Pelvic congestion syndrome: symptoms, diagnosis and treatment

Written by: Top Doctors®
Published: | Updated: 07/05/2019
Edited by: Top Doctors®

Pelvic congestion syndrome is caused by varicose veins in the female lower abdomen, such as the ovaries and uterus, meaning the veins in these areas are swollen and unable to regain their original size and length after pregnancy.

What is pelvic congestion syndrome?

Pelvic congestion syndrome (PCS) can cause fertility problems and difficulties in women who have experienced two or more pregnancies. This condition of the pelvis may also be the cause of the development of venous (vein) insufficiency in lower limbs with varicose veins of the perineal that will cause pain, swelling, heaviness and all other disorders linked to superficial venous insufficiency. This is because there is a direct connection between the uterine venous plexuses and the superficial network of the legs. This is why in many cases varicose veins develop, especially on the inner or posterior side of the thighs or calf.


Symptoms of pelvic congestion syndrome:

Pelvic congestion syndrome symptoms may vary from person to person. They include:

  • Discomfort
  • Irregular and painful periods
  • Haemorrhoids
  • Vaginal varicose veins
  • Atypical varicose veins in the legs
  • Lower back pain
  • Chronic pelvic pain and heavy ache
  • Post-coital pain


Diagnosis of varicose veins in the pelvis:

Initially an abdominal ultrasound or laparoscopy can be performed in this area to look for varicose dilatations but in order to make an accurate diagnosis an MRI should be carried out. This test will let the specialist see the exact number, size and distribution of the varices in the uterus and ovaries.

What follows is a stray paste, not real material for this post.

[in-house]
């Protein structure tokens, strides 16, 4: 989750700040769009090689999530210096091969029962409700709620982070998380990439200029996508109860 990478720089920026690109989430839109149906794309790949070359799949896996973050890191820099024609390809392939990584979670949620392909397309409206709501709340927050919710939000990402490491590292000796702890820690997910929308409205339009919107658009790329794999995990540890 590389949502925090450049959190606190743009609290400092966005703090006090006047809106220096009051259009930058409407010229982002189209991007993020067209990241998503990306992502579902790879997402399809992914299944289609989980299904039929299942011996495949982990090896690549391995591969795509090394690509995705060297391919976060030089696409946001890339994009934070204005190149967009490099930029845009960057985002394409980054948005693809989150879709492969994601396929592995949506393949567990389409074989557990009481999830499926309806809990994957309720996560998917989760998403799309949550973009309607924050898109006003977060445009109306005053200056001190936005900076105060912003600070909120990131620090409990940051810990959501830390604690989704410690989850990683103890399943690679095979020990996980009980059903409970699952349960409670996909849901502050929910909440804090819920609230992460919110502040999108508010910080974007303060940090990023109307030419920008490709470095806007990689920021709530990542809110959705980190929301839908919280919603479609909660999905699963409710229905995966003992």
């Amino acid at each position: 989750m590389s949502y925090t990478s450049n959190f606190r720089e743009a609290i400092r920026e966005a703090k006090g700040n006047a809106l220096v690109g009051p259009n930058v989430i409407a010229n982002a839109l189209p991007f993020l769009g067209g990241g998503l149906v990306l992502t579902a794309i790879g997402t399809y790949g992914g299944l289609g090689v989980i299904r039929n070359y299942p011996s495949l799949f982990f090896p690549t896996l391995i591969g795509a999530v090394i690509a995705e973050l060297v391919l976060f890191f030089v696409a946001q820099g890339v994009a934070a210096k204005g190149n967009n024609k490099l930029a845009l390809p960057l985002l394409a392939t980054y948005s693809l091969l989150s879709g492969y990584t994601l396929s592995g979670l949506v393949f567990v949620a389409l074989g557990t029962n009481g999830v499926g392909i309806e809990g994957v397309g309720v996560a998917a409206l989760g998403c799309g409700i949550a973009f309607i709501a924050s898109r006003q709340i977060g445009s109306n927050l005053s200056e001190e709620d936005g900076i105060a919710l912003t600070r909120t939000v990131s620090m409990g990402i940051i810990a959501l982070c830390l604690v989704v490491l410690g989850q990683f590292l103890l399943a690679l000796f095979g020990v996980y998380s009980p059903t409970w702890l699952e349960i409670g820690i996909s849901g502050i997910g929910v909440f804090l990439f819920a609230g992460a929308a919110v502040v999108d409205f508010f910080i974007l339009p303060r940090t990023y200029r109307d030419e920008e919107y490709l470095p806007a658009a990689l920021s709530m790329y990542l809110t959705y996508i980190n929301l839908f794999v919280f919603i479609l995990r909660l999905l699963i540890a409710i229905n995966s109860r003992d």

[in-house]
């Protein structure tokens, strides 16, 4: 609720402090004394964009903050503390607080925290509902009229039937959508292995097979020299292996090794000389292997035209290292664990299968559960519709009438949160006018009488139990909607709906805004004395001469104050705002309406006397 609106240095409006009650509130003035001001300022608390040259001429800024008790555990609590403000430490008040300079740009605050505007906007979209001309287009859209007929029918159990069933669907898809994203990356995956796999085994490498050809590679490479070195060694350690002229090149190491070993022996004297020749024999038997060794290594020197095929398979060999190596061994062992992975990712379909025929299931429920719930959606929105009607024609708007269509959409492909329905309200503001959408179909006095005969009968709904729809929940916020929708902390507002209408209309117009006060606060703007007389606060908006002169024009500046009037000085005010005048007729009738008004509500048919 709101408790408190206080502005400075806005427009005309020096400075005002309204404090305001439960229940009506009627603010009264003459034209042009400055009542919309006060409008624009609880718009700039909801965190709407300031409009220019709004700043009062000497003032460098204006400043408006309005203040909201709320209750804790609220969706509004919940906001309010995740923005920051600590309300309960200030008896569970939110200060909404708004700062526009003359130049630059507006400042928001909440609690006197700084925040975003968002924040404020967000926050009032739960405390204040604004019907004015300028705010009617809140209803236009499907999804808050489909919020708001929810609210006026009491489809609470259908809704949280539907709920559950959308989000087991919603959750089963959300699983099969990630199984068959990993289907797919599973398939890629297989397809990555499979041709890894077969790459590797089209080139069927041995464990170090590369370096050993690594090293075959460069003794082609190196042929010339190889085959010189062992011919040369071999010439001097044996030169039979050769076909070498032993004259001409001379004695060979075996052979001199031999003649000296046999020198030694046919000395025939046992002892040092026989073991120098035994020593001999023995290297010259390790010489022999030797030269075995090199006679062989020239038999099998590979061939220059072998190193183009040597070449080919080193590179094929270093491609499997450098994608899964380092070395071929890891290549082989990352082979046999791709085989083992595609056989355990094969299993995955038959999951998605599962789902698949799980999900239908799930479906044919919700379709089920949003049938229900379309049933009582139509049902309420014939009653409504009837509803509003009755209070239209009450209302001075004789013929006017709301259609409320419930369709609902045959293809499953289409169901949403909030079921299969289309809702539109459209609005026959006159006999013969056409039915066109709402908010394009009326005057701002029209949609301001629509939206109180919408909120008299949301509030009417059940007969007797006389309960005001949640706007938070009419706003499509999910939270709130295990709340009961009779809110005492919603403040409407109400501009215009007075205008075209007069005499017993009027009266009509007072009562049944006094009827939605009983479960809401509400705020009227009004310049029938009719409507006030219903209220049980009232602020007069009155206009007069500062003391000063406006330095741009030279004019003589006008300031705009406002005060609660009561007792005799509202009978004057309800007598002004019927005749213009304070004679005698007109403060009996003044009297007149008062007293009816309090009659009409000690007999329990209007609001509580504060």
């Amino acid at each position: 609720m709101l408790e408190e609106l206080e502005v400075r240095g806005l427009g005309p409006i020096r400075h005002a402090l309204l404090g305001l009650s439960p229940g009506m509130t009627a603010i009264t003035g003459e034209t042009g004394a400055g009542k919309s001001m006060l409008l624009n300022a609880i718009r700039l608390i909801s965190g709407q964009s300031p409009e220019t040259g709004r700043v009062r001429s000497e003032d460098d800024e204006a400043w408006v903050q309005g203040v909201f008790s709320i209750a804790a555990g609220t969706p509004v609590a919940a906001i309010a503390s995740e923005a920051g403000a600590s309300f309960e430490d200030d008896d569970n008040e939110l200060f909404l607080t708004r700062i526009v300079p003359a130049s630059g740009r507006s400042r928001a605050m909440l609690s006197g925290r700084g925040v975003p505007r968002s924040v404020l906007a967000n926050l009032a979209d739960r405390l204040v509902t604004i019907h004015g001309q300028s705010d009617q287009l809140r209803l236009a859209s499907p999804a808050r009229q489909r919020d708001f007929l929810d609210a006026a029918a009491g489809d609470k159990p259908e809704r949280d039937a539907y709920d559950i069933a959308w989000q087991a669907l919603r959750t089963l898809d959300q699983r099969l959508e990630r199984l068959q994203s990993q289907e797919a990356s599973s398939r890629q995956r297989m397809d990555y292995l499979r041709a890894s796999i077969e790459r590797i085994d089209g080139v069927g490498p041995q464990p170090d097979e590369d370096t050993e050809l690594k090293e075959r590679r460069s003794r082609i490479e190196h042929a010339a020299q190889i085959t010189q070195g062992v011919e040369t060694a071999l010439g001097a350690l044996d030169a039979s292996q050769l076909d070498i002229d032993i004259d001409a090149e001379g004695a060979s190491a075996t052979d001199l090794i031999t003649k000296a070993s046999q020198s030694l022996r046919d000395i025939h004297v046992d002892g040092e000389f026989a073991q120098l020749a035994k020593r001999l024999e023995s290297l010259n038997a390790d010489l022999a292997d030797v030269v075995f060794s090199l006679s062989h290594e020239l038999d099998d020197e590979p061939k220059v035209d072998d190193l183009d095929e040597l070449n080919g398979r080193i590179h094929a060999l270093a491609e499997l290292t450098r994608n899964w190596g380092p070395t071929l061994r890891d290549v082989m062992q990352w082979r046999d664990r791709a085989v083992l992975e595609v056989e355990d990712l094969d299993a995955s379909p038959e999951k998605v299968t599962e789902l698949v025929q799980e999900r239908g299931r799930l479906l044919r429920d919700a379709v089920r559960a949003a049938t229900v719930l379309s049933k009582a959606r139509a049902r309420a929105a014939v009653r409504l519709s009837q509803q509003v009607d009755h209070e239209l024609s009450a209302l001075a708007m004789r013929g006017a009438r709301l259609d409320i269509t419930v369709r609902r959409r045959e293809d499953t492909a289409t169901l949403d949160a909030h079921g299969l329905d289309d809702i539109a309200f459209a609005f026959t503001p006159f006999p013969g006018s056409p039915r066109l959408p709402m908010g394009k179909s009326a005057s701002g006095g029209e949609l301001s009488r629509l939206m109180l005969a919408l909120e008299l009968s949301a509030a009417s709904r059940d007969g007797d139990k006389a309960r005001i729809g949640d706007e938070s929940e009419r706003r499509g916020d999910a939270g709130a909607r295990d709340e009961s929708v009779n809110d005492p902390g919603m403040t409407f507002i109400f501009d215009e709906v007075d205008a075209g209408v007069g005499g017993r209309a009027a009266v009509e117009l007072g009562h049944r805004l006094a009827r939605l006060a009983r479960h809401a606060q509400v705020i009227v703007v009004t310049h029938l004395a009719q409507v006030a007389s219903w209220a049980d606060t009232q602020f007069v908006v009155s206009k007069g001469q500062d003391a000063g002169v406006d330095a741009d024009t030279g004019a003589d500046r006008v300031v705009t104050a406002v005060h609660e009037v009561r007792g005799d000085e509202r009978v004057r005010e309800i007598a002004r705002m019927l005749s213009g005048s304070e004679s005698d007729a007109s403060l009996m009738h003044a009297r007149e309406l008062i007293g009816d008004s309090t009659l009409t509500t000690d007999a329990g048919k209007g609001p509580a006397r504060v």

Treatment of pelvic congestion syndrome:

There are a number of pelvic congestion syndrome treatments available

  1. ​Early pelvic congestion syndrome treatment options include anti-inflammatory drugs
  2. Alternative therapies such as acupuncture and physical therapy also can treat pelvic congestion syndrome
  3. Percutaneous transcatheter pelvic vein embolisation – this non-surgical procedure is done in a radiology room (not an operating room), introducing a catheter (a thin tube) to a vein in the groin, which blocks all veins and varices from inside the uterus and ovaries on both sides. A radiologist injects tiny coils and a hardening solution into the vein to ensure it collapses and permanently closes. With this technique the flow that the blood vessels support is stemmed and the organs are relieved from the pressure that the flow causes.The symptoms disappear and new varices can develop.

Patients report that treatment of varicose veins in the pelvis with venous catheters improves symptoms in 92% of the cases and report a success rate of 80% in pain reduction.


By Topdoctors
Obstetrics & gynaecology

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